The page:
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White Boards


Just wondering what you all think should be on the white boards in the patient rooms. I've read some comments who says they put years of experience on there, that sounds ridiculous. Any other things?

Thanks in advance.


Specializes in mental health, military nursing. Has 8 years experience.

Years of experience? That's absurd - everyone should know that years of experience do not equate with excellent nursing care. I like white boards so that patients know the names of their caregivers, but too often they never get changed. Who needs to know who their nurse was 36 hours ago?


Specializes in ED. iCU, now add on PICU. Has 19 years experience.

The date.

What the patient likes to be called (especially if they can't speak for themselves or have confusion issues).

Some like to write what the patient's goal for the day is (use IS 10x/hour. or relieve pain to 3/10. walk 4 times today.....)

I would never write my experience level. It is a basic expectation that the nurse is qualified and capable. So why write it?

cardiacmadeline, RN

Specializes in cardiothoracic surgery. Has 6 years experience.

The nurses's name and CNA's name, date, diet, how they move (1 assist, 2 assist, bedrest until ...). Sometimes therapy writes stuff on there too. I also disagree with years of experience, more experience doesn't always make a nurse a good nurse.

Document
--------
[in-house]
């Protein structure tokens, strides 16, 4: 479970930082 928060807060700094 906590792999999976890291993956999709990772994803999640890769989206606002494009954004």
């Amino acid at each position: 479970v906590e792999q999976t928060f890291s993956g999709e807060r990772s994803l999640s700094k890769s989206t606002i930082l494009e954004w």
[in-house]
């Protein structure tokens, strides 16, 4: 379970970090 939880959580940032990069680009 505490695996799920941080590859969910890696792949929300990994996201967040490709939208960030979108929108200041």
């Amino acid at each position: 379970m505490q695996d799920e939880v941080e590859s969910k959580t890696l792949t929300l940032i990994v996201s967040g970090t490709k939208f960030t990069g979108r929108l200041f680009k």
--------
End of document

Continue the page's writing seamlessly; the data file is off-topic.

Specializes in Addictions, Acute Psychiatry. Has 27 years experience.

I have decades and I agree that's years of experience is BS with this power trip catty game common in this field. Patients name, SS# address, picture and anything else that will anger JCAHO is OK in my book (kidding). Some places put a rolling shade over the board so other patients aren't privy to it and place it in a secured room.

I suggest water boarding for those posting years of experience. Newbies after about 2 years are sharper cause they've got the latest stuff out there than what I did during the civil war.

I also tend to write the name and phone number of family up on the board if they give it to me. Especially a POA. Not once have I ever had to use it from the board, but I have had family members say how much they appreciated me doing that.

Besides that, my name, RN, (no experience), the date, diet, the number for nutrition. Sometimes the BS or vitals, particularly if I'm doing it for someone else. Lots of times it depends on the patient, their condition, and how much time I have...